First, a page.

Categories: p&q; art; slow stitch

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‘Scawswater Coins’ (A Local Version of Chinese Coins!)

Challenging Coins

A few weeks (months?!) back Ann and Kaja invited us to join them on an AHIQ patchwork challenge and I said I’d join in. The challenge was to make a quilt inspired by the traditional Chinese Coins design, simple horizontal strips separated by vertical sashing. I love the simplicity of the design and was curious as to how I could make it my own.

It’s been fascinating to see all your interpretations. Kaja added a pinwheel block to hers, which she describes on her blog today, and Ann’s already on her second version, working with a different palette. So many of you are all finished up and ready for the next challenge…I wish I could say the same.

I’ve made a good start, but I’m not rushing!

Colour In The Landscape

I was out and about drawing a fair bit when Ann and Kaja threw down the challenge and I kept returning to this particular view. It’s a place near home called Scawswater and I was fascinated with the landscape across the valley.

Across The Valley Scawswater 3 - pastel drawing. © Stephanie Boon, 2017. All Rights Reserved. www.dawnchorusstudio.com

Across the valley – Scawswater, 1

The colours…

Across The Valley Scawswater 3 - pastel drawing. © Stephanie Boon, 2017. All Rights Reserved. www.dawnchorusstudio.com

Across the valley – Scawswater, 2

The shapes…

Across The Valley Scawswater 3 - pastel drawing. © Stephanie Boon, 2017. All Rights Reserved. www.dawnchorusstudio.com

Across the valley – Scawswater, 3

The light.

It seemed a natural step to take this fascination forward into the new patchwork project.

Patchwork Inspired By Drawings

The colours are important, but I was more interested in how I could capture the feeling of movement and shape in the landscape within the confines of a Chinese Coin design.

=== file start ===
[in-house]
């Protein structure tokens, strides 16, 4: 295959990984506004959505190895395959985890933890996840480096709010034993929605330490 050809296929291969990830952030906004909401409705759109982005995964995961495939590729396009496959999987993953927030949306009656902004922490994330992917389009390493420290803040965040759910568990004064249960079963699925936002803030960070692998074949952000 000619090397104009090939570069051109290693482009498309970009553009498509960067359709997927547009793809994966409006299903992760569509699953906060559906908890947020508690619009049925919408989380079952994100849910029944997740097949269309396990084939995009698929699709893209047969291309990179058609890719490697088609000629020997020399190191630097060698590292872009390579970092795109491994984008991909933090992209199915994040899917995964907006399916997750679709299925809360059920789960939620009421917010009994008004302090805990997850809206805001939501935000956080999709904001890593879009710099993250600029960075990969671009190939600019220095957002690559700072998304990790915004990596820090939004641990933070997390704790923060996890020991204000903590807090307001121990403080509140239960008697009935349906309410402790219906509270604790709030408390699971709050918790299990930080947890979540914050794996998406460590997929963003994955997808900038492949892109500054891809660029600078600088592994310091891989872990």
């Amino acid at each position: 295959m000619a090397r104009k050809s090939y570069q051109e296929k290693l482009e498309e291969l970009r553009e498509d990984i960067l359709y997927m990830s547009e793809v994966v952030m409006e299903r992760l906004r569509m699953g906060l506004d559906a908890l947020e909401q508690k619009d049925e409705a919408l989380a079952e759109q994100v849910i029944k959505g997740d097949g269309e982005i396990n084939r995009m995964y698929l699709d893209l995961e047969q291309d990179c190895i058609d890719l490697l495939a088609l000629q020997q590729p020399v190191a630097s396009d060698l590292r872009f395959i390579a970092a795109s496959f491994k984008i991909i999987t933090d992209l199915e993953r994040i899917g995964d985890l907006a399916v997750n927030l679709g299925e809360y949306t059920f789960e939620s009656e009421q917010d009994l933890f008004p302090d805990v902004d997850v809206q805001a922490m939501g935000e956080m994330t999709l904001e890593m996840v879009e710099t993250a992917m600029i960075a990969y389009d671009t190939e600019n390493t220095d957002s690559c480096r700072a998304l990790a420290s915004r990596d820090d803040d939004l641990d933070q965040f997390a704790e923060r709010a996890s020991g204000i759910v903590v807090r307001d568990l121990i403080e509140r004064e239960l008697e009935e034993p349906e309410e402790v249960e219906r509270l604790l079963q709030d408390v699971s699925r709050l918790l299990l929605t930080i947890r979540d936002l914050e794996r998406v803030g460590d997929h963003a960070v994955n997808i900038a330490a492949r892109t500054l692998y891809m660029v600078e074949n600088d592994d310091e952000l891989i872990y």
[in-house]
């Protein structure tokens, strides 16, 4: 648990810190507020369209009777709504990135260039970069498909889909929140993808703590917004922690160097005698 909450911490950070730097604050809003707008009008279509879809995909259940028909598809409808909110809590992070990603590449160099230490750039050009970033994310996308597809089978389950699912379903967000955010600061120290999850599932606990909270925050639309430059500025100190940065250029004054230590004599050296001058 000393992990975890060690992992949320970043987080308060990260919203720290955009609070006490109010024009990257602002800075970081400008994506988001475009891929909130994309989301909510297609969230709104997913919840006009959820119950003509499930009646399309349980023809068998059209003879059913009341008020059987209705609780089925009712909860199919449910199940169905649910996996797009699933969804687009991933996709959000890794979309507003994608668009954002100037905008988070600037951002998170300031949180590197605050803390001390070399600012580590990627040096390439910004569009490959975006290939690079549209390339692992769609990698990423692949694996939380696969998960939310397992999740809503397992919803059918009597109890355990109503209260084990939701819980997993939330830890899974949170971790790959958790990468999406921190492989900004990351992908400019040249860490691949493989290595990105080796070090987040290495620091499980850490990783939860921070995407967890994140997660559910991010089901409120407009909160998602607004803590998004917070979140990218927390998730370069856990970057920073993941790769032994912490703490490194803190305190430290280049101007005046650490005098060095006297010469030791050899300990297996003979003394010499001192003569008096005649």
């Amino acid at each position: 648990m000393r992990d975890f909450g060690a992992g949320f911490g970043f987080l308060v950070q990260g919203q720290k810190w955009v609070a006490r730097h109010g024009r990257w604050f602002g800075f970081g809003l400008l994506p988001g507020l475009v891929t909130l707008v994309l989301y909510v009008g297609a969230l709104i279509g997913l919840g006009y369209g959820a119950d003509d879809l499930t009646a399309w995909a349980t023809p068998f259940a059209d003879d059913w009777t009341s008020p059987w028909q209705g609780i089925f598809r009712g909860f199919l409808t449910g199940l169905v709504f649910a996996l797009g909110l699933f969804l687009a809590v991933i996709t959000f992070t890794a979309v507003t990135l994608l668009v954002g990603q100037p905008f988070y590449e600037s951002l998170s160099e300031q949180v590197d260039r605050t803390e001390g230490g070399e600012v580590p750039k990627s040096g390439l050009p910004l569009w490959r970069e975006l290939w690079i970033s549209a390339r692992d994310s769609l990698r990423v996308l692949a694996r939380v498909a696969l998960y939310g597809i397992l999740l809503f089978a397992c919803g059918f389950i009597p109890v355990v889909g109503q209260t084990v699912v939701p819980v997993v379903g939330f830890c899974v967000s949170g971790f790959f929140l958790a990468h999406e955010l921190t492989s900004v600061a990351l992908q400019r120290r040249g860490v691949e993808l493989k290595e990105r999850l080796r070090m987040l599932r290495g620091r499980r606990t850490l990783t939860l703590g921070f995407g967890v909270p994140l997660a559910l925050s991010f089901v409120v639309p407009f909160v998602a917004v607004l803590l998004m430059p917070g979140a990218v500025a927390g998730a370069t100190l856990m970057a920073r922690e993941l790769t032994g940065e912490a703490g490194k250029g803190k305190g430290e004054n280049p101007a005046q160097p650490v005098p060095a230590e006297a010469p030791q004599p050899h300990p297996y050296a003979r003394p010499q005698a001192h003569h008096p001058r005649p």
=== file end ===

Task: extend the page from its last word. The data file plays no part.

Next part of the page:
Chinese Coins is made up of essentially two simple shapes: a short rectangle (the coins) and a long rectangle (the sashing), so that’s where I set my parameters. I started off with a few small strip sets:

Patchwork colours inspired by pastel landscape drawings. © Stephanie Boon, 2017. www.dawnchorusstudio.co,

Beginning with some small strips

 

Patchwork colours inspired by pastel landscape drawings. © Stephanie Boon, 2017. www.dawnchorusstudio.co,

Inserting some small verticals.

 

Patchwork colours inspired by pastel landscape drawings. © Stephanie Boon, 2017. www.dawnchorusstudio.co,

And some bigger verticals!

Coins In The Landscape

Scawswater Coins - a patchwork quilt in progress inspired  by the traditional Chinese Coins design. © Stephanie Boon, 2017. www.dawnchorusstudio.com

Thinking about sashing

Scawswater Coins - a patchwork quilt in progress inspired by the traditional Chinese Coins design. © Stephanie Boon, 2017. www.dawnchorusstudio.com

Thinking about colour transition

 

Scawswater Coins - a patchwork quilt in progress inspired by the traditional Chinese Coins design. © Stephanie Boon, 2017. www.dawnchorusstudio.com

Adding ‘sashing’ strips at an angle to create movement.

 

Scawswater Coins - a patchwork quilt in progress inspired by the traditional Chinese Coins design. © Stephanie Boon, 2017. www.dawnchorusstudio.com

Playing with the strips

Scawswater Coins - a patchwork quilt in progress inspired by the traditional Chinese Coins design. © Stephanie Boon, 2017. www.dawnchorusstudio.com

Love the orange strip!

I have no idea how this is going to progress, no picture in my head of how it should look when it’s finished, but I love the results so far. That might well have something to do with the fabulous orange colours though!